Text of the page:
Classification of the genus Acacia (in the wider sense) has been subject to considerable debate. It is generally agreed that there are valid reasons for breaking it up into several distinct genera, but there has been disagreement over the way this should be done. As of 2017, it is widely (but not completely) accepted that the section that includes the majority of the Australian species should retain the name Acacia, whilst other sections of the genus should be transferred to other genera. This species is transferred to Vachellia[
Common Name: Corkwood Wattle
Vachellia bidwillii is a shrub or a tree with an open crown and branches that are sometimes pendulous; it can grow from 1.5 - 12 metres tall. The fairly straight bole can be 50 - 75% of the total height of the tree[
The tree is harvested from the wild for local use as a food and source of maerials. It has potential for use as a pioneer species for restoring native woodland.
Especially in times of drought, many Acacia species can concentrate high levels of the toxin Hydrogen cyanide in their foliage, making them dangerous for herbivores to eat.
Australia - Queensland
A scattered understorey tree in grassy, open eucalypt woodland; open forest; Acacia woodland; shrubland, in clay, loam, sandy or stony soils on plains, valleys and slopes; in skeletal soils on rocky slopes; at elevations up to 350 metres[
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Vachellia bidwillii is a plant of the sub-humid tropical zone of eastern Australia zone, where it is found at elevations up to 350 metres. It grows best in areas where annual daytime temperatures are within the range 22 - 32°c, but can tolerate 10 - 40°c[
]. It prefers a mean annual rainfall in the range 550 - 750mm, but tolerates 450 - 850mm, with a dry season of 2 - 6 months[
Requires a sunny position[
]. Succeeds in a wide range of well-drained soils of moderate or low fertility[
]. Prefers a pH in the range 5.5 - 6.5, tolerating 5 - 7[
]. Established plants are drought tolerant[
Plants are tolerant of fires, resprouting freely at the base if top-killed[
This species has a symbiotic relationship with certain soil bacteria; these bacteria form nodules on the roots and fix atmospheric nitrogen. Some of this nitrogen is utilized by the growing plant but some can also be used by other plants growing nearby[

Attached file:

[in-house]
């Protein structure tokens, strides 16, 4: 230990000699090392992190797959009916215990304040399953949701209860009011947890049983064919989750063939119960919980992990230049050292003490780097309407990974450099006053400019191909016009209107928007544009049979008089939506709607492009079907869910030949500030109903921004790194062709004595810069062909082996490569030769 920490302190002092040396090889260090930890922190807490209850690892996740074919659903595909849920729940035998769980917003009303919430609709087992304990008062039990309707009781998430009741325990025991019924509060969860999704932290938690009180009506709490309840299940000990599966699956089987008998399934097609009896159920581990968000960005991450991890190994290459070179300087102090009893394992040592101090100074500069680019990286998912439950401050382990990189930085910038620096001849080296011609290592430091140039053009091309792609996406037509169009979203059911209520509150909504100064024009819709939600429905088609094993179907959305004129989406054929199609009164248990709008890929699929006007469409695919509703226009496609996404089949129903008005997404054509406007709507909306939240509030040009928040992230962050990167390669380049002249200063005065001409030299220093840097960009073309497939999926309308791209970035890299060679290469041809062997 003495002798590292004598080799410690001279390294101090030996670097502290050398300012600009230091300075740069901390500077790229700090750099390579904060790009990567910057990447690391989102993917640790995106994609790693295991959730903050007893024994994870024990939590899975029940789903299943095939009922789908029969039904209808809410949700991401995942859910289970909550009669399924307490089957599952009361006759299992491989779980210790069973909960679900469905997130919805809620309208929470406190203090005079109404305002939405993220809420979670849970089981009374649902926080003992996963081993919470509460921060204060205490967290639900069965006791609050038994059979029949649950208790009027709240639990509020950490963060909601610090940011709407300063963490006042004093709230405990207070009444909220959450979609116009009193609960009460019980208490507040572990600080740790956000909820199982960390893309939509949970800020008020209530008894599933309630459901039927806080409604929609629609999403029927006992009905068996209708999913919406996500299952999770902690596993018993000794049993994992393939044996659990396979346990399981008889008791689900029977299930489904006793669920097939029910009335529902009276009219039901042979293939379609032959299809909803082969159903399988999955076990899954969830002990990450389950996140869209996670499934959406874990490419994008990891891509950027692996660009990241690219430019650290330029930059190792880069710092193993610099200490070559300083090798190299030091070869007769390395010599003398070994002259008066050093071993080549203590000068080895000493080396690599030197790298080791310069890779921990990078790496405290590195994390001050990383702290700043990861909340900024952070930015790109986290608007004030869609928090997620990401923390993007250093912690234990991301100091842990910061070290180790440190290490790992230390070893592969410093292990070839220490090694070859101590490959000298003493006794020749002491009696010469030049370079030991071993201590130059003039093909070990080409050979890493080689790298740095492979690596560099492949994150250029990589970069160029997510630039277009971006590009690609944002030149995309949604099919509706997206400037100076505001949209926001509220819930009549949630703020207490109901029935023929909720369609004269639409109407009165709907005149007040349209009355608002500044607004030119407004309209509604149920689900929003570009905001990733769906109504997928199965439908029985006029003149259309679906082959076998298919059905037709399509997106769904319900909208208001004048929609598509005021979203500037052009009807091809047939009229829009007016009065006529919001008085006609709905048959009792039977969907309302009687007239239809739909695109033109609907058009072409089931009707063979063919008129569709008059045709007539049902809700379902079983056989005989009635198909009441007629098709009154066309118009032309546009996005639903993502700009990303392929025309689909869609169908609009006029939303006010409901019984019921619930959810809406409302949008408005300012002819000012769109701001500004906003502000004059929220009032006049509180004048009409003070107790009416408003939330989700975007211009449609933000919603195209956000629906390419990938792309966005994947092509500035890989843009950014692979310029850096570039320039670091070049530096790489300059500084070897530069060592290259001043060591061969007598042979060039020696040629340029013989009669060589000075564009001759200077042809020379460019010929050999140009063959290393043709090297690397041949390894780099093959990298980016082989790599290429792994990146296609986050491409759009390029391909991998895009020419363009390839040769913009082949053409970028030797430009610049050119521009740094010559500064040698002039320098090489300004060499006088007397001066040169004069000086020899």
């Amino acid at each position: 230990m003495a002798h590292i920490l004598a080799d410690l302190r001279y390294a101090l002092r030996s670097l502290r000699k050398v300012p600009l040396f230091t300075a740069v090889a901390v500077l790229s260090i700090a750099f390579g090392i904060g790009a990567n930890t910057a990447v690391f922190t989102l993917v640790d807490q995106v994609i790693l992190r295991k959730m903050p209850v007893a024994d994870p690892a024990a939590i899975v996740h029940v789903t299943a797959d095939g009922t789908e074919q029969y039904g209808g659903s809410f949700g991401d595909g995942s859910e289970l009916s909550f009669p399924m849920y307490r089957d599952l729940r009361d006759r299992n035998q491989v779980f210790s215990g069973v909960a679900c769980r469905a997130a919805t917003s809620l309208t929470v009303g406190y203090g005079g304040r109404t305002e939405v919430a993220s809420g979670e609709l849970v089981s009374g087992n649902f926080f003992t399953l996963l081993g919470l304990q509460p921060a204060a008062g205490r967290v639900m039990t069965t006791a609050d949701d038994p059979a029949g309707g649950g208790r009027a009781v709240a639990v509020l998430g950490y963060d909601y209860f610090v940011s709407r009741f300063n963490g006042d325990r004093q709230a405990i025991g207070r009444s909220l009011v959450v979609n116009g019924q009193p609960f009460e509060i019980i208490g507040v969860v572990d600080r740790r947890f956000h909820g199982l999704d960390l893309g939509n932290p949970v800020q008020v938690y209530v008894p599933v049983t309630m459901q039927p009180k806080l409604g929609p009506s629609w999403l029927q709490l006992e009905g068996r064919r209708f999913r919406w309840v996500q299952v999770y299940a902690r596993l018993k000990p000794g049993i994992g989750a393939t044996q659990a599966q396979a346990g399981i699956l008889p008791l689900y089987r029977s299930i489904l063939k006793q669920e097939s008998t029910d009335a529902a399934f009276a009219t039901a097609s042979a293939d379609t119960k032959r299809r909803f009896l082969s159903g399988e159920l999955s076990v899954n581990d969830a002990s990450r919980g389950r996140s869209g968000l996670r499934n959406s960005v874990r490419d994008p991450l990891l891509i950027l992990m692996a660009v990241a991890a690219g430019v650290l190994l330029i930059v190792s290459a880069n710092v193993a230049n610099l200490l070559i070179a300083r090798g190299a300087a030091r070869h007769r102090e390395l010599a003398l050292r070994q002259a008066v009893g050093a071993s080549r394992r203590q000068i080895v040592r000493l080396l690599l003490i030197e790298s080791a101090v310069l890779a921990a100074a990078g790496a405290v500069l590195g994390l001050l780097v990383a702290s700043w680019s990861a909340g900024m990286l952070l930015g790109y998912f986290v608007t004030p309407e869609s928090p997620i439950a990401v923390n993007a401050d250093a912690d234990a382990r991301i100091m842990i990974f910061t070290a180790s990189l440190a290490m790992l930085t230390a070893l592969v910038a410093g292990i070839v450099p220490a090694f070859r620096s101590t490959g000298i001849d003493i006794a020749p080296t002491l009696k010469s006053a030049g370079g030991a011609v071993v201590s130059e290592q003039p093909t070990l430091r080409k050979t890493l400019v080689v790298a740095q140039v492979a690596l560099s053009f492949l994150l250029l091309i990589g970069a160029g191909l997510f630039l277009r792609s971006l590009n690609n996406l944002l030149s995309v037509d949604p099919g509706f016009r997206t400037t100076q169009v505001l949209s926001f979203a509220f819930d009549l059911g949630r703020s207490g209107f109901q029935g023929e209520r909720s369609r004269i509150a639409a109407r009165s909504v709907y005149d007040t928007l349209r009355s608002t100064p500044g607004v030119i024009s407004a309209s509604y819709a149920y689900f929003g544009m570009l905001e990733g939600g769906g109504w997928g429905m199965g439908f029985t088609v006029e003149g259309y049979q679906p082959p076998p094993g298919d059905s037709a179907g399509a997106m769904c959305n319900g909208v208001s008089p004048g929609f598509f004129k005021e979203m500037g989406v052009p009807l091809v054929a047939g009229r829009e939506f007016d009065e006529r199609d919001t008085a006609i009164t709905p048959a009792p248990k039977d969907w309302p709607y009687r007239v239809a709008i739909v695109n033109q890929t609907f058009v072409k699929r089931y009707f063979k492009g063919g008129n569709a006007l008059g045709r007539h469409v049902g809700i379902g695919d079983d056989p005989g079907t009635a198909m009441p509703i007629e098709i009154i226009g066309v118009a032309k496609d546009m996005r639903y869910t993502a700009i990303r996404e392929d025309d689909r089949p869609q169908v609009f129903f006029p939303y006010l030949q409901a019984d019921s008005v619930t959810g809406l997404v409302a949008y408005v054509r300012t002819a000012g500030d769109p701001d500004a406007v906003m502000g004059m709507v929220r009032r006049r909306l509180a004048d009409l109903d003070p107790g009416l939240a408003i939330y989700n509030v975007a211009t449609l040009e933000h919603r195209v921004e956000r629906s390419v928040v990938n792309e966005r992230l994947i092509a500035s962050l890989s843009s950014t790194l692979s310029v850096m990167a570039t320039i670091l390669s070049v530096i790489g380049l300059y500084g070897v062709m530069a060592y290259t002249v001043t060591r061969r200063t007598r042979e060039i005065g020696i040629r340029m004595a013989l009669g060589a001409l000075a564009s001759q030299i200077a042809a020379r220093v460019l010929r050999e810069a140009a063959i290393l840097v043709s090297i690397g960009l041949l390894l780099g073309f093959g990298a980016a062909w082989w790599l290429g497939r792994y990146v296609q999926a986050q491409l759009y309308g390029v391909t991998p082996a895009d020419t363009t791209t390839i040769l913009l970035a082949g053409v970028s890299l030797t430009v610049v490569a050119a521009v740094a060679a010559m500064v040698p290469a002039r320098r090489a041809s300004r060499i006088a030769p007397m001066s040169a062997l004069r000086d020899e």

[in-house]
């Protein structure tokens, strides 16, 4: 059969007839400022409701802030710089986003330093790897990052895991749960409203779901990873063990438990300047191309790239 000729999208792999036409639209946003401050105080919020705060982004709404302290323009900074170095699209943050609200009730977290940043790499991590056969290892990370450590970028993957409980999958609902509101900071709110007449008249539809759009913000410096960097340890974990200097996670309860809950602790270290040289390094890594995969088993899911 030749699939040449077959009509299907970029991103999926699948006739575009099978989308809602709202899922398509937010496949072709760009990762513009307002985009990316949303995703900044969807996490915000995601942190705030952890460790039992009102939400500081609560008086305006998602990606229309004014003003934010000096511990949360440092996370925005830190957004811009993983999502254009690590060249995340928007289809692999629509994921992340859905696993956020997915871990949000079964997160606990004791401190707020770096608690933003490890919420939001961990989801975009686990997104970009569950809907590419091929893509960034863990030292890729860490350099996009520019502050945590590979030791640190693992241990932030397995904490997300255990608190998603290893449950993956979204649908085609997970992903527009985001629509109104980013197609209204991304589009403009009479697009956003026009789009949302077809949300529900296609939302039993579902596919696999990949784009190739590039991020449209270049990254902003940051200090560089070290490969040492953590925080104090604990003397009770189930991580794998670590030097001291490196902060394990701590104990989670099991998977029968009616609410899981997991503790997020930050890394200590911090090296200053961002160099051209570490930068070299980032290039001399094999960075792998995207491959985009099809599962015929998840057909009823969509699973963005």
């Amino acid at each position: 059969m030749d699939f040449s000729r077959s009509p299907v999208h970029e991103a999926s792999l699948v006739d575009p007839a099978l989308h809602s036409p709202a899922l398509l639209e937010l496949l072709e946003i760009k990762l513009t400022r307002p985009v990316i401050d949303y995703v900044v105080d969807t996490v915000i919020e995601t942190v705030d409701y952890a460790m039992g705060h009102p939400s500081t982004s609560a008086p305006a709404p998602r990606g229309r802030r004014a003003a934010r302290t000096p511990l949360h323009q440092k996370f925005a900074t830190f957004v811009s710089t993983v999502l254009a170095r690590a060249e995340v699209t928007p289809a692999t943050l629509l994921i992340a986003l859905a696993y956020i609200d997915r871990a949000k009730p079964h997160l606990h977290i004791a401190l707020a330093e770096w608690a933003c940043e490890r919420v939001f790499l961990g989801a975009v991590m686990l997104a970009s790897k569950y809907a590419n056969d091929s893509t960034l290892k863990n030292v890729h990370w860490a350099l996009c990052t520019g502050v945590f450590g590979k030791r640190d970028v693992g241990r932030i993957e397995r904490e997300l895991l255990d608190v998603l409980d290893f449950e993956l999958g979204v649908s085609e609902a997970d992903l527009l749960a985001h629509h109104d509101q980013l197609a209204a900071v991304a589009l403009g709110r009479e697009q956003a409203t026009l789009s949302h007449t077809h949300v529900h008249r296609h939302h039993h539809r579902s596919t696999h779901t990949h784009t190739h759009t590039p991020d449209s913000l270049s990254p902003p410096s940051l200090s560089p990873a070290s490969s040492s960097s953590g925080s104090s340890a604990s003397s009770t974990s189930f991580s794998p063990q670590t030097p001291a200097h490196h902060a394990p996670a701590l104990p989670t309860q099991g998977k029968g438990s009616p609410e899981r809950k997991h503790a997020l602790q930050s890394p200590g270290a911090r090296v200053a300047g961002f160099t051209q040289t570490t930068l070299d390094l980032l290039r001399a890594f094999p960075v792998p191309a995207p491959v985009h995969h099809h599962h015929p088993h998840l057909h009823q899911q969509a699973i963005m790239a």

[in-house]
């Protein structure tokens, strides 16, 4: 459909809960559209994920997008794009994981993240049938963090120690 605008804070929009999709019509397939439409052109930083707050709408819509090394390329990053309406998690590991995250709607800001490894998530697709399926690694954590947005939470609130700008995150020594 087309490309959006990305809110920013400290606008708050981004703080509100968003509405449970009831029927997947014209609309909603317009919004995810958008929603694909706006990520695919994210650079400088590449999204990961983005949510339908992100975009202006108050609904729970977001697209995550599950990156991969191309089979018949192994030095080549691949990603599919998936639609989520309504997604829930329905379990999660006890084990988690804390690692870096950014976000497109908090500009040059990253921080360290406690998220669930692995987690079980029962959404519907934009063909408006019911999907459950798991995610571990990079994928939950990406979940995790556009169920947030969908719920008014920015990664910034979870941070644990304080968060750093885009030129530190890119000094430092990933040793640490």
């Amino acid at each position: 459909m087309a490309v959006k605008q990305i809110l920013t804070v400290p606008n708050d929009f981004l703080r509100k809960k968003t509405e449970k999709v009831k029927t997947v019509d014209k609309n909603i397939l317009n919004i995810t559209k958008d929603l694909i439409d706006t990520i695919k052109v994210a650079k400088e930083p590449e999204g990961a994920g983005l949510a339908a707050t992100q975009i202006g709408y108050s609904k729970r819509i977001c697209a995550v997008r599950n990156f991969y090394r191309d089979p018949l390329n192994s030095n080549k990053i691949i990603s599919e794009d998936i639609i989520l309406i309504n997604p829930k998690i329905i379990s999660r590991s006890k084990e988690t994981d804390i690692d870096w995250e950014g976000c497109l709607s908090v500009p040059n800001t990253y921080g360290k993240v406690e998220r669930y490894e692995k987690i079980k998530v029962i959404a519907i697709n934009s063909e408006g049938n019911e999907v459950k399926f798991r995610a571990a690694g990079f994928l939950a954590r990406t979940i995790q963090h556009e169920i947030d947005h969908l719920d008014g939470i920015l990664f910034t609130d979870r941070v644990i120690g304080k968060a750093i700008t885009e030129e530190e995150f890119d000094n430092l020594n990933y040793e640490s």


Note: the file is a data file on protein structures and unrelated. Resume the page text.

A variable species requiring further systematic study[
The roots of young trees were roasted and eaten[
The bark of all Acacia species contains greater or lesser quantities of tannins and are astringent. Astringents are often used medicinally - taken internally, for example. they are used in the treatment of diarrhoea and dysentery, and can also be helpful in cases of internal bleeding. Applied externally, often as a wash, they are used to treat wounds and other skin problems, haemorrhoids, perspiring feet, some eye problems, as a mouth wash etc[
Many Acacia trees also yield greater or lesser quantities of a gum from the trunk and stems. This is sometimes taken internally in the treatment of diarrhoea and haemorrhoids[
The tree is considered a weed in some pastural areas of Queensland following clearance of the Eucalypt woodland[
]. This means that the tree is probably an effective pioneer for use in restoring native woodland[
The heartwood is a dark yellow; the sapwood a light yellow. The wood is close-grained, hard and takes a good polish[
]. It can be used for posts and poles[
The wood makes a good fuel[
The seed of most, if not all, members of this genus has a hard seedcoat and may benefit from scarification before sowing to speed up germination. This can usually be done by pouring a small amount of nearly boiling water on the seeds (being careful not to cook them!) and then soaking them for 12 - 24 hours in warm water. By this time they should have imbibed moisture and swollen - if they have not, then carefully make a nick in the seedcoat (being careful not to damage the embryo) and soak for a further 12 hours before sowing.
Acacia seeds that have matured fully on the bush and have been properly dried have a hard seed coat and can be stored in closed containers without deterioration for 5 - 10 years or more in dry conditions at ambient temperatures. It is best to remove the aril, which attracts weevils and can lead to moulds forming. The arils are easilyremoved by placing the seeds in water and rubbing them between the hands, then drying the seeds and winnowing them[
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